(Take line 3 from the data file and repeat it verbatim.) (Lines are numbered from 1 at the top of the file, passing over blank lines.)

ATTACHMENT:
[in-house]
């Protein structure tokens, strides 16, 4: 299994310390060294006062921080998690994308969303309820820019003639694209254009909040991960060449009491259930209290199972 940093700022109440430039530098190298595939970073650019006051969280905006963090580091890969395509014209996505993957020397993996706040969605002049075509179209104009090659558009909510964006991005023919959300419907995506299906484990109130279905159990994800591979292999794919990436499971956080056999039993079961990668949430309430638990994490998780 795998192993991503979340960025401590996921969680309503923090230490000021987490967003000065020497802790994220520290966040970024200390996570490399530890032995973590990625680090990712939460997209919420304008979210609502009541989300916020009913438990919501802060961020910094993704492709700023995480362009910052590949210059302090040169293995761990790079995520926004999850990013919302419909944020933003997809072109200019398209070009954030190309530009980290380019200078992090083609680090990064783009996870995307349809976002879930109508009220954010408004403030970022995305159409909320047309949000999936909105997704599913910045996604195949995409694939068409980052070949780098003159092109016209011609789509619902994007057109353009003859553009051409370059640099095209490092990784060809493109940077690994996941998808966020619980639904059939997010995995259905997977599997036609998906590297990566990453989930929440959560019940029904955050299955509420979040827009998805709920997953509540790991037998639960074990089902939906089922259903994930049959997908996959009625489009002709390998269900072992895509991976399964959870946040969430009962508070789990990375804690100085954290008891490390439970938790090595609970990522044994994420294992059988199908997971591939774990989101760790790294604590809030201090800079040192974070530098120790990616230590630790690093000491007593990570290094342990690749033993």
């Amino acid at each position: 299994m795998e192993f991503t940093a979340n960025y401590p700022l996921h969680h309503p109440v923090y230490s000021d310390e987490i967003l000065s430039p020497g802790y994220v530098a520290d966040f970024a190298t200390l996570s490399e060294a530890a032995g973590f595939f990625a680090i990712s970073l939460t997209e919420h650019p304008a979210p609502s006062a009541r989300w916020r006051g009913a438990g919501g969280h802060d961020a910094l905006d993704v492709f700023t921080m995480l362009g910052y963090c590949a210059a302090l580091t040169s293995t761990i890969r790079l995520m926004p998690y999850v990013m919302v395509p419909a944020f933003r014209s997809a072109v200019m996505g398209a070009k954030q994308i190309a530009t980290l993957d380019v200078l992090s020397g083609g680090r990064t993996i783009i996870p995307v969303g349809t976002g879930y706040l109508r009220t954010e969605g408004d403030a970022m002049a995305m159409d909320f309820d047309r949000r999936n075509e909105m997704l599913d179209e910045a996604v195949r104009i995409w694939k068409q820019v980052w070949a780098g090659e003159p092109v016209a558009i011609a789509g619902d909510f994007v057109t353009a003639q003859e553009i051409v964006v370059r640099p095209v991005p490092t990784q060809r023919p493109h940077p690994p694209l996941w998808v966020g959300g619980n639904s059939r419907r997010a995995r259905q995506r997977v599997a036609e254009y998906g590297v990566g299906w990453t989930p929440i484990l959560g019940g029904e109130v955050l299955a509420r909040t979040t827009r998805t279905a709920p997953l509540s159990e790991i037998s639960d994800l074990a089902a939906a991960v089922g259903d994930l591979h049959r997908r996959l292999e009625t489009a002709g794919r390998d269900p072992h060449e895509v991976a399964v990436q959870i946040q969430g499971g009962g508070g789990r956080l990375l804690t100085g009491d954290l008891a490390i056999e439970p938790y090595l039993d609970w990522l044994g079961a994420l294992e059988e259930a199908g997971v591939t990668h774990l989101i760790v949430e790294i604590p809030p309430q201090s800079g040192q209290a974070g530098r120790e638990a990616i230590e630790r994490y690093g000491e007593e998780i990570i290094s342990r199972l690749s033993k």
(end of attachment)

């Amino acid at each position: 299994m795998e192993f991503t940093a979340n960025y401590p700022l996921h969680h309503p109440v923090y230490s000021d310390e987490i967003l000065s430039p020497g802790y994220v530098a520290d966040f970024a190298t200390l996570s490399e060294a530890a032995g973590f595939f990625a680090i990712s970073l939460t997209e919420h650019p304008a979210p609502s006062a009541r989300w916020r006051g009913a438990g919501g969280h802060d961020a910094l905006d993704v492709f700023t921080m995480l362009g910052y963090c590949a210059a302090l580091t040169s293995t761990i890969r790079l995520m926004p998690y999850v990013m919302v395509p419909a944020f933003r014209s997809a072109v200019m996505g398209a070009k954030q994308i190309a530009t980290l993957d380019v200078l992090s020397g083609g680090r990064t993996i783009i996870p995307v969303g349809t976002g879930y706040l109508r009220t954010e969605g408004d403030a970022m002049a995305m159409d909320f309820d047309r949000r999936n075509e909105m997704l599913d179209e910045a996604v195949r104009i995409w694939k068409q820019v980052w070949a780098g090659e003159p092109v016209a558009i011609a789509g619902d909510f994007v057109t353009a003639q003859e553009i051409v964006v370059r640099p095209v991005p490092t990784q060809r023919p493109h940077p690994p694209l996941w998808v966020g959300g619980n639904s059939r419907r997010a995995r259905q995506r997977v599997a036609e254009y998906g590297v990566g299906w990453t989930p929440i484990l959560g019940g029904e109130v955050l299955a509420r909040t979040t827009r998805t279905a709920p997953l509540s159990e790991i037998s639960d994800l074990a089902a939906a991960v089922g259903d994930l591979h049959r997908r996959l292999e009625t489009a002709g794919r390998d269900p072992h060449e895509v991976a399964v990436q959870i946040q969430g499971g009962g508070g789990r956080l990375l804690t100085g009491d954290l008891a490390i056999e439970p938790y090595l039993d609970w990522l044994g079961a994420l294992e059988e259930a199908g997971v591939t990668h774990l989101i760790v949430e790294i604590p809030p309430q201090s800079g040192q209290a974070g530098r120790e638990a990616i230590e630790r994490y690093g000491e007593e998780i990570i290094s342990r199972l690749s033993k």